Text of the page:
Lesson Plans

Our Educational Outreach Programs offer chances for teachers to win classroom funding prize money. Teacher Lesson Plans Align to WV Department of Education Content Standards and Objective’s (CSOs) and may be used for across–curriculum instruction.

Recycling Lessons for classroom instruction.
  1. 2023 Recycling Lessons here 

  2. 2023Recycling Investigations here

  3. Youth Contest Coloring link 2023 Youth Contest link 2023

Lessons may be modified in order to be grade level appropriate and used at different grade levels.
  1. Recycling Lesson Plan 1 - Don’t Waste the Moment 
    Driving question- How much of the waste which is thrown away in the school cafeteria may be composted or recycled?

  2. Recycling Lesson Plan #2 – One Man’s Trash is Another Man’s Treasure
    Driving question – What does waste disposal cost anyway?

  3. Recycling Lesson Plan #3 – Waste Not Want Not
    ​Driving question – How does a compost pile reduce waste?

  4. RecyclingLesson Plan #4 – Reclaiming and Replacing
    Driving question – What happens to garbage when it leaves the school or my house?

  5. Recycling Investigations Lesson - include text dependent questions, provide graphical representations of data, prompt students with investigations, and may be used across the curriculum instruction. Lessons may be modified in order to be used at different grade levels. 

  • Recycling Champions

​ The Recycling Coalition of West Virginia honors Recycling Champions who reach beyond their normal responsibilities to contribute time and service to support the recycling industry in the Mountain State. These Recycling Champions provide recycling leadership across the state and make a significant contribution to the recycling community.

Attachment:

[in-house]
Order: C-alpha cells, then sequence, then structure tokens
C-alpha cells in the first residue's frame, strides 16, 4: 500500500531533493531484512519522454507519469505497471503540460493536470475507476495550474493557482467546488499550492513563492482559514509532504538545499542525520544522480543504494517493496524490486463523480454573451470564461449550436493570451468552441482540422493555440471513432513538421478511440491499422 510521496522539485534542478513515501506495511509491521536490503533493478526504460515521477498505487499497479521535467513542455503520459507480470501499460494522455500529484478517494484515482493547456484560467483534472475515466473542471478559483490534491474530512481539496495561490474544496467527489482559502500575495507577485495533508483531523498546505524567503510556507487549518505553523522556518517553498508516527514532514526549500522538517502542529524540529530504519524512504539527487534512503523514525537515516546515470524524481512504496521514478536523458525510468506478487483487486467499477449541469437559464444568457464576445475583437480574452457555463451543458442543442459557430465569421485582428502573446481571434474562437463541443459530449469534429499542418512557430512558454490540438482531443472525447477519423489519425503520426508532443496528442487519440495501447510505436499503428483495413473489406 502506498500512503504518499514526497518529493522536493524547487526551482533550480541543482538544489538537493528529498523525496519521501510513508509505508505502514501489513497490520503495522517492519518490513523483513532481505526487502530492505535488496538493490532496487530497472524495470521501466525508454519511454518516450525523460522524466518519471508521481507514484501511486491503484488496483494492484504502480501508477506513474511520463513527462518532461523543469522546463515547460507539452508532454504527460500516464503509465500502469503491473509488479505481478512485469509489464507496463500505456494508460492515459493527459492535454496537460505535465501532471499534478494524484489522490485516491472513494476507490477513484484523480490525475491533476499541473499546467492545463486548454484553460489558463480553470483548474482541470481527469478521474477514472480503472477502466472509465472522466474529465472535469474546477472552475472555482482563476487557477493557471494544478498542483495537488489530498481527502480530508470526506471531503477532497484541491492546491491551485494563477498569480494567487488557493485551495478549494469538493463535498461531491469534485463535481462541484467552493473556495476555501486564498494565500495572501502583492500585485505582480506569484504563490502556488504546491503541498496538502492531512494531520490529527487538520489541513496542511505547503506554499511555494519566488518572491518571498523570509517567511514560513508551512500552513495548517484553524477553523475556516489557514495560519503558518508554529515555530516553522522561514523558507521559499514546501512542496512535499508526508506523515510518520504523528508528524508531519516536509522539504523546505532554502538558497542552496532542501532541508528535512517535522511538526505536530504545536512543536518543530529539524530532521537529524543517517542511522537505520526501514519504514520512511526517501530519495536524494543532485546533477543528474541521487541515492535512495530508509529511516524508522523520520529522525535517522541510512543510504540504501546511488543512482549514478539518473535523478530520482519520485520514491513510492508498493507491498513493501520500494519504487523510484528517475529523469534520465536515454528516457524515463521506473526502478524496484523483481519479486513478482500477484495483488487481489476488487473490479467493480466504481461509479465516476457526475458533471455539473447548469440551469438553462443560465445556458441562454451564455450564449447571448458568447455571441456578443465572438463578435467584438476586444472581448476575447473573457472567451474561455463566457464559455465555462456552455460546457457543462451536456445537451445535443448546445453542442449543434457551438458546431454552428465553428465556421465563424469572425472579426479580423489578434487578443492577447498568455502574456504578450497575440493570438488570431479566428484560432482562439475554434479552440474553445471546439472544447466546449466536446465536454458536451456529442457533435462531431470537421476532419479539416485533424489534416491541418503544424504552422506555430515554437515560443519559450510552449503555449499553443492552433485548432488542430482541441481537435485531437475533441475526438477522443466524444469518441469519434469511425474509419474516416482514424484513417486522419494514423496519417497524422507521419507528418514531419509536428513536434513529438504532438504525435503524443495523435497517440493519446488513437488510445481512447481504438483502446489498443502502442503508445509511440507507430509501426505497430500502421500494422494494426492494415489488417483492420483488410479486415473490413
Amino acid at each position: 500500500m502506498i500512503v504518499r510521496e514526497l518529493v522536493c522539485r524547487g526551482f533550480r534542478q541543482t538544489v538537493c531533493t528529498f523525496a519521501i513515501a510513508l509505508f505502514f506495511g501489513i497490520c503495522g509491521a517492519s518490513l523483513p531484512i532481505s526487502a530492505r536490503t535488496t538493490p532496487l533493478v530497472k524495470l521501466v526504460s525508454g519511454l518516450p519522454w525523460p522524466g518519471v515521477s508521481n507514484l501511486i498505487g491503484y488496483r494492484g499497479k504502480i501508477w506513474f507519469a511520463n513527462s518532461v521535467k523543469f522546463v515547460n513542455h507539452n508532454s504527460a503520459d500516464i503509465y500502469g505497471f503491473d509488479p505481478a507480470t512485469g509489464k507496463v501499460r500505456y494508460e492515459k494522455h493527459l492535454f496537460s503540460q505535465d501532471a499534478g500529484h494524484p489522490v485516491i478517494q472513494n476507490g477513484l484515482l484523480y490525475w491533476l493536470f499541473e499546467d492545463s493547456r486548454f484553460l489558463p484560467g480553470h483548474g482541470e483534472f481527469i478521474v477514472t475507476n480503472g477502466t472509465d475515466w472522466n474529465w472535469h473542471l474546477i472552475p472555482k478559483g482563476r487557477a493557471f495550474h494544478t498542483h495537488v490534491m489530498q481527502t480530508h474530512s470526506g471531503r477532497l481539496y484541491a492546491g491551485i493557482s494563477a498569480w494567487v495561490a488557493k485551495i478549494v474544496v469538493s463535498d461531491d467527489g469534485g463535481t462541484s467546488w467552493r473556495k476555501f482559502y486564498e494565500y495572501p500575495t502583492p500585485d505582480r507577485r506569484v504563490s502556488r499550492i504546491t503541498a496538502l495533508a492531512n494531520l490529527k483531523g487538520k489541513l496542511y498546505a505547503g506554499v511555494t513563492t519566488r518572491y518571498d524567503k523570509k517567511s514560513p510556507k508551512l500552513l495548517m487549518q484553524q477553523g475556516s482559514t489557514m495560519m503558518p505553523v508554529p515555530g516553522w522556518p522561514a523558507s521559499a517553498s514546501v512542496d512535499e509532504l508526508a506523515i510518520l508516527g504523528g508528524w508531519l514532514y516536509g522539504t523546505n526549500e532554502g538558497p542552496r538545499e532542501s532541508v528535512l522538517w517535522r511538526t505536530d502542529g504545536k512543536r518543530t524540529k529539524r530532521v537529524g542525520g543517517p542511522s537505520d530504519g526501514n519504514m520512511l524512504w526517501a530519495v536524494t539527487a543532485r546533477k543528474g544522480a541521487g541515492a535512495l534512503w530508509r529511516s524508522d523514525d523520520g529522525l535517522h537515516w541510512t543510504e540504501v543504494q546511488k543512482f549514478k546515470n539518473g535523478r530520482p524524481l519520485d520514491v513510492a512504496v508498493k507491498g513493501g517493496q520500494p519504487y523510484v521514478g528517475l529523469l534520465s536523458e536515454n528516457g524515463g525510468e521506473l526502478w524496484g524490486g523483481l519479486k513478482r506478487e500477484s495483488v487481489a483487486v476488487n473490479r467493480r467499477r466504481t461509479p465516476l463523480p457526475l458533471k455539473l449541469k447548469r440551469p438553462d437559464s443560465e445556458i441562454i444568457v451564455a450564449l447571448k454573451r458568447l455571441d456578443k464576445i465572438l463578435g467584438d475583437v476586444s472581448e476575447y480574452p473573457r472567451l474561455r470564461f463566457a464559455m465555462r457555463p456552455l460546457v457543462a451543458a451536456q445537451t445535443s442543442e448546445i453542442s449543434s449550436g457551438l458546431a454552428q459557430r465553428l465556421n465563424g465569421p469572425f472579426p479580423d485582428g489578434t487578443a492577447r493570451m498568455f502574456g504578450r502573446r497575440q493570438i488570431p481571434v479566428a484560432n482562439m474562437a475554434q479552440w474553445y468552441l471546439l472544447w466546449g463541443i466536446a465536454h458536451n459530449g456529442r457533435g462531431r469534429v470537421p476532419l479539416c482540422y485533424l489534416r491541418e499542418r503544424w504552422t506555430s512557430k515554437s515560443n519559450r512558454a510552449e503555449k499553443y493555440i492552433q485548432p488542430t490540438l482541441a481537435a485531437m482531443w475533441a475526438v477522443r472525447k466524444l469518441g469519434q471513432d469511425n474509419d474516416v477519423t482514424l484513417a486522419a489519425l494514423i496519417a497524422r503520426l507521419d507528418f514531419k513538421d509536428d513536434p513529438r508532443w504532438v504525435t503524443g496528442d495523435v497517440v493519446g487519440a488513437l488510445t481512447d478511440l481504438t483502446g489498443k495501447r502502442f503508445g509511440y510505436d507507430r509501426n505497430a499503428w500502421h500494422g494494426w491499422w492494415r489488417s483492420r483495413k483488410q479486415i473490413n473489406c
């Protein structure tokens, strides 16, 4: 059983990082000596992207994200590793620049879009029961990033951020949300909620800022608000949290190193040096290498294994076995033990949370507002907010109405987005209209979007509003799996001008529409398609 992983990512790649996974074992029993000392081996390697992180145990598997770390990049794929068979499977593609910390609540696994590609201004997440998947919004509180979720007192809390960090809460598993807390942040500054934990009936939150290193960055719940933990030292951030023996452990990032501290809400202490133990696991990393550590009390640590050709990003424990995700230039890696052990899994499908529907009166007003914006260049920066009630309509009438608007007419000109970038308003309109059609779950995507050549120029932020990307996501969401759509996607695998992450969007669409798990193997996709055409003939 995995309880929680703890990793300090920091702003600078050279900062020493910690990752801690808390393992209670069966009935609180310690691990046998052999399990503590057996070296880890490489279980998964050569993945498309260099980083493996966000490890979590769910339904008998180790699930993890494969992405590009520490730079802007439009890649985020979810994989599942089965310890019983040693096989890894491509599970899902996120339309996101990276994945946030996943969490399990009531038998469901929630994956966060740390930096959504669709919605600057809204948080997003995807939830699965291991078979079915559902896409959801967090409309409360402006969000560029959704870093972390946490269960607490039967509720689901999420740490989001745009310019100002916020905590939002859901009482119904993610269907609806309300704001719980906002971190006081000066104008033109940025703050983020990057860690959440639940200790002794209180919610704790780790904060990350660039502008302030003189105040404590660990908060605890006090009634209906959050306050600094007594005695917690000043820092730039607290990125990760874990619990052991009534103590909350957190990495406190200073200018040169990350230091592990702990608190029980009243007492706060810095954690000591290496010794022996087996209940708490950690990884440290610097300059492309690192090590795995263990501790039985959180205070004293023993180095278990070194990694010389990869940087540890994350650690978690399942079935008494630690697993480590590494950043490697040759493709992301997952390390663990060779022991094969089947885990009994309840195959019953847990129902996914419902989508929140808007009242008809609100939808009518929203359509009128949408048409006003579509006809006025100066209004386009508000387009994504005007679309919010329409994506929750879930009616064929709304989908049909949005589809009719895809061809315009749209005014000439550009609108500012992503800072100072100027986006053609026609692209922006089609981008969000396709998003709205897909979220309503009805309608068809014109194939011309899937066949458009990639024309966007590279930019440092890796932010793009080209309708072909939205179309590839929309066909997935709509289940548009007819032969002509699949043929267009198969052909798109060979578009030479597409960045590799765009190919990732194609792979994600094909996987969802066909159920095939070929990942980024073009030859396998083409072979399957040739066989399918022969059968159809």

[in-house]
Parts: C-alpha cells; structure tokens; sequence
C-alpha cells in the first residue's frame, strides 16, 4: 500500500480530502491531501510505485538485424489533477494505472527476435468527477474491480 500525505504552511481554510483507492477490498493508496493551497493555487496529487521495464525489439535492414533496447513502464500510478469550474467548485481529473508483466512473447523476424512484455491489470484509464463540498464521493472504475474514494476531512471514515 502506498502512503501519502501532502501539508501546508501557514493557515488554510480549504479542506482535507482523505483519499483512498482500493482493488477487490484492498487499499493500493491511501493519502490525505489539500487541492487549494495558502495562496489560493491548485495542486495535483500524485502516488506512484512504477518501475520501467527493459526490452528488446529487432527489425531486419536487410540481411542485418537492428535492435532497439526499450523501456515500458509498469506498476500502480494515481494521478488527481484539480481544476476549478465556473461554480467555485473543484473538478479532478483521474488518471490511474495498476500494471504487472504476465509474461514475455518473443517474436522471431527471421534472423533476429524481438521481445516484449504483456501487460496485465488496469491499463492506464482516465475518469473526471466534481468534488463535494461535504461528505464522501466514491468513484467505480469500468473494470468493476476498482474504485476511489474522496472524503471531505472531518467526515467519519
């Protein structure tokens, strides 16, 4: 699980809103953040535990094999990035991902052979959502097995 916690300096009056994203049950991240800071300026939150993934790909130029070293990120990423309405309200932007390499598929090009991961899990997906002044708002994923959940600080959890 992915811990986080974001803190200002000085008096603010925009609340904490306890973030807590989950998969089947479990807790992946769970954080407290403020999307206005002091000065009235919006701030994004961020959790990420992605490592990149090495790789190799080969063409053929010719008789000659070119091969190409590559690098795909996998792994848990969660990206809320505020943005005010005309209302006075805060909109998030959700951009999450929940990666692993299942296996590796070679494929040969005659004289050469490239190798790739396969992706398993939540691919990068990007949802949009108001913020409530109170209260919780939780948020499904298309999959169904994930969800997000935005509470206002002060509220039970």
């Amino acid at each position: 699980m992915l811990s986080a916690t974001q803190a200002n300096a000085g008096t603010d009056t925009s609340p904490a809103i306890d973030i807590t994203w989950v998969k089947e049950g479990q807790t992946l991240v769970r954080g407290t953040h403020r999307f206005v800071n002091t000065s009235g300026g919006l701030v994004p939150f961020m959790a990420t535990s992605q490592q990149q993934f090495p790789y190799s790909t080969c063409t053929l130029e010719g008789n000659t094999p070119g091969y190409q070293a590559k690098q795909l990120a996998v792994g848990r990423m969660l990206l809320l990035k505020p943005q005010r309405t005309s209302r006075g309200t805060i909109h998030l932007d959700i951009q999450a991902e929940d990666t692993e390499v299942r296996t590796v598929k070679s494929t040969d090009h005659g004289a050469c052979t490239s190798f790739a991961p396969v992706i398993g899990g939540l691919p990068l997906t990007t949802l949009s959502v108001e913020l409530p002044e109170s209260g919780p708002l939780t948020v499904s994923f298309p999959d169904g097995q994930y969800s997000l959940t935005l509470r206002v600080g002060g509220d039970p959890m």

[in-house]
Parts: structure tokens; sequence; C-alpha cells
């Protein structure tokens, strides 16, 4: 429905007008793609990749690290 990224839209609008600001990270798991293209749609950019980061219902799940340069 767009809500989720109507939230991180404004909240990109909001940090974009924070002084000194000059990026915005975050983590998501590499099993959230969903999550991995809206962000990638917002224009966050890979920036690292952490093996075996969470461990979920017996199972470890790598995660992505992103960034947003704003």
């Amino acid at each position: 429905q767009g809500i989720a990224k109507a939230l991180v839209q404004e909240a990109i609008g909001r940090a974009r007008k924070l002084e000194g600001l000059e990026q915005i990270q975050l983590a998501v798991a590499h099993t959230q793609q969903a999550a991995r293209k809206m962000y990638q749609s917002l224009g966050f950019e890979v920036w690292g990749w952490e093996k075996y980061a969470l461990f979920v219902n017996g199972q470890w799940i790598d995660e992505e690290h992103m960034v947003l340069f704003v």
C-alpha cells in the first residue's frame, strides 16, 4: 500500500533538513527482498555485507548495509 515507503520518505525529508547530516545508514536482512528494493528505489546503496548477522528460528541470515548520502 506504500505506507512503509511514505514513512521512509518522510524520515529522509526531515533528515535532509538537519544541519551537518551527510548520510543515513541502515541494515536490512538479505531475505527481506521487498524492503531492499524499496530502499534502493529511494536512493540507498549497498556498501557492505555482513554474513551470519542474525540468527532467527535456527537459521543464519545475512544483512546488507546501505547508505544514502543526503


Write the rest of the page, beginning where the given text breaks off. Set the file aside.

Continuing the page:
It All Comes Back To You

The goals of the Coalition’s Youth Contest are to encourage students to use their creativity and learn about recycling. The West Virginia Recycles campaign features the theme, “It All Comes Back to You.” The slogan presents multiple messages; a recycled product or material can return to consumers as another product; recycling comes back to consumers as an improved environment; and it is everyone’s responsibility to recycle.










All participants for 2020 are on this YouTube video.  The Recycling Coalition would like to thank all of the contestants for their hard work!  Check out more previous entries on the Past ReFashion Show page.

Our Programs

2024 Youth Contests

Coloring and Freedom Contests 

22nd Annual ReFashion Show


Huntington Mall - Macy’s Court, 500 Mall Road, Barboursville, WV 25504
Saturday, November 23, 2024
Registration  Starts at Noon - Show Starts at 2:00 PM
 
The Re-Fashion Show is organized by the Recycling Coalition of WV, Inc. Major funding for the ReFashion Show comes from Goodwill Industries.

​​Links to press releases for recent West Virginia Recycling Champions here:
  • Katherine Mariskateaches at Romney Elementary in Hampshire County and encourages her students to embrace environmental stewardship. In October, her class buried a school breakfast and dug it up on Earth Day the following spring. Once the students witnessed how unchanged the plastic fork, juice cup and straw were, the class stopped using single-use items and started composting food waste.  The class takes part in the West Virginia Climate Change Professional Development program and learns how to recycle paper, plastic and cardboard. In addition, Romney Elementary students have collected over 236 pounds of plastic film for the Trex School Challenge.